This area in West Hills that extends from the intersection of Route 110 and Sweet Hollow Road to Jericho Turnpike got its name because the steep hill and rocky terrain made it difficult for settlers to pass over it with a wagon. According to legend, when early settlers bought the land from Native Americans, they were warned to stay away from Mount Misery because evil spirits were known to haunt the hill. Long Island Paranormal Investigators claim to have found enough evidence at Mount Misery to say it is definitely haunted -- one of the few places on Long Island the group has labeled so definitively. The most compelling evidence for the group is a photograph taken of investigator Dimitri Haritos with an inexplicable illumination on his arm. The photo was taken as Haritos asked that if a spirit were present, it touch his arm. He also reported his arm feeling cold at the time.
The lake has been a place of haunting mystery since the mid-1660s when, according to legend, a lovesick Indian princess killed herself in the waters after her chieftain father forbade her relationship with a white settler. Some legend believers attribute the lake's high percentage of male drowning victims through the centuries to the princess's ghost claiming male lives in retaliation for her unfulfilled love. Other legends have depicted the mile-wide kettle lake as being bottomless or having underground connections to other local waterways since some victims or objects disappearing into the waters would not be found.
Amityville Horror House
Thrust into the spotlight in 1974, when Ronald DeFeo, Jr. murdered six family members there, the "Amityville Horror" house at 108 Ocean Ave., formerly 112 Ocean Ave., was subsequently purchased by George and Kathleen Lutz, who wrote a book in 1977 about living in the house for what they described as 28 horrifying days. The book's 1979 film adaptation is considered one of the scariest horror films of all time.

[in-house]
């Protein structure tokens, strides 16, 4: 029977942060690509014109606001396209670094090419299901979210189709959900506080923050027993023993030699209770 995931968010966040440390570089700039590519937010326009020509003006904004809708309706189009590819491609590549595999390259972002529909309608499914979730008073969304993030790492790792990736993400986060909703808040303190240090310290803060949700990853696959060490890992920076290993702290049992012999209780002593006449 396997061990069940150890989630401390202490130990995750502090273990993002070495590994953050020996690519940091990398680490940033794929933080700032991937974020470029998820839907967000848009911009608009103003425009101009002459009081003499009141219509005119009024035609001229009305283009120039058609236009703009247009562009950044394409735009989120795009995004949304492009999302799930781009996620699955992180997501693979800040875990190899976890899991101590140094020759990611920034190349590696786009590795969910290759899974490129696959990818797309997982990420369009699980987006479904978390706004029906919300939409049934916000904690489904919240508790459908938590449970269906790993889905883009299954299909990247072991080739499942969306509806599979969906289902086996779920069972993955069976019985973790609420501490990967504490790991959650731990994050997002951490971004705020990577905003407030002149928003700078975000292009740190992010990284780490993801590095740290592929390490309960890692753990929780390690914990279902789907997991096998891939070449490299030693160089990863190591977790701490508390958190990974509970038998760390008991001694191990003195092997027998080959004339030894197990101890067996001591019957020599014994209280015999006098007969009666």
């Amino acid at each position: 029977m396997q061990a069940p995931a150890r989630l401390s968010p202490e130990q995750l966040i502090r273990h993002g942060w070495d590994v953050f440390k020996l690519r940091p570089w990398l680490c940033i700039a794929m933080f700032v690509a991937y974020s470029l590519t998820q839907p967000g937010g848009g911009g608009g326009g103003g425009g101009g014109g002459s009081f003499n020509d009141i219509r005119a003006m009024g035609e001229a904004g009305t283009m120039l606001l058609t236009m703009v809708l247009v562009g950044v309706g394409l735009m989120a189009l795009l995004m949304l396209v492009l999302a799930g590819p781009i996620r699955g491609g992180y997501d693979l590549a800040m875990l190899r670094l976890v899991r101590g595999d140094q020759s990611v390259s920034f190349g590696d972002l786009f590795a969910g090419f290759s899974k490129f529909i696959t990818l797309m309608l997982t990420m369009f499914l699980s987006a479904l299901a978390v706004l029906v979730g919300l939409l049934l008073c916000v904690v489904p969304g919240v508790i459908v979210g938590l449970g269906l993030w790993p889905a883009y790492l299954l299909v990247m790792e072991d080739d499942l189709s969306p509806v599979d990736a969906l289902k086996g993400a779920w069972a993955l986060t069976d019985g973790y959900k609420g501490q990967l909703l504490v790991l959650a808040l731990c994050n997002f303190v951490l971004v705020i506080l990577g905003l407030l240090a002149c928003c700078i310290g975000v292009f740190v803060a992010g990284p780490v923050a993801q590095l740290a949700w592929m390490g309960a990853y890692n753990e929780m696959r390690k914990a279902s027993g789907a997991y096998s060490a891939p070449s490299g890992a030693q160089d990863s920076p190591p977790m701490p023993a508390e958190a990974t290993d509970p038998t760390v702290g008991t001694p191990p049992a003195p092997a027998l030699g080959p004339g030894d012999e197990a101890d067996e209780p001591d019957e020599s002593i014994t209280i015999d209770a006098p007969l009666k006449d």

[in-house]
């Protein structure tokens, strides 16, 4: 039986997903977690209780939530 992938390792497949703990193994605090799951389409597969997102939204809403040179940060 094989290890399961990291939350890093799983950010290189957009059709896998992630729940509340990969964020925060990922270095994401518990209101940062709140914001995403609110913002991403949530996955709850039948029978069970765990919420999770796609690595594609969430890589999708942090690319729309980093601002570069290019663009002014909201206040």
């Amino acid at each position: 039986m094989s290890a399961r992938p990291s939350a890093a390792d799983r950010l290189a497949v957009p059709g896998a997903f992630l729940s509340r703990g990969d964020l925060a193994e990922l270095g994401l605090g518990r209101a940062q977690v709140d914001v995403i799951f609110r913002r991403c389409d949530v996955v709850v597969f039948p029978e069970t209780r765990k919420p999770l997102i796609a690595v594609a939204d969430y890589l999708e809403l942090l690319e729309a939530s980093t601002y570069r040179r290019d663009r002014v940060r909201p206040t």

Kings Park Psychiatric Center
Kings Park Psychiatric Center, Route 25A, Kings Park, once was home to more than 9,000 mentally ill patients, and believers maintain many of them haunt the remaining grounds. The buildings were shuttered in 1993, and some structures on the property have been demolished. Don't even think about exploring the property; it's heavily patrolled by police who will ticket you for trespassing.
Fire Island Lighthouse
Legend has it that when Lt. J.T. Morgan ran out of materials while constructing the current lighthouse, he used stones from the original structure to save time and money. The lighthouse keeper, Nathaniel Smith, and his family were living nearby during the construction. Smith's daughter became ill during the winter and medical attention took three days to reach her. It was too late. Visitors claim as they ascend the 182 steps to the top of the lighthouse, a man moaning for his lost daughter is heard, and once at the top, they can hear footsteps on the stairs.
Now a museum that's open to the public, Raynham Hall, 20 W. Main St., Oyster Bay, dates to the Revolutionary War, when it was home to Robert Townsend, a spy whose network supplied information to Gen. George Washington. Kerriann Flanagan Brosky, co-author of "Ghosts of Long Island," said that the main hallway of the house has produced great electrical readings and that voices have been captured on audio meters.
Katie's of Smithtown
Making its debut on Travel Channel's "Ghost Adventures," this bar claims to have poltergeists living in the basement that occasionally come upstairs and take over the whole place. The building itself is on the site of a hotel that burned down on Dec. 5, 1909, and owner Brian Karppinen believes these ghosts are the reason why all owners before him only lasted a few years each before leaving. Karppinen says that although these ghosts can be playful, a "darker element manifests."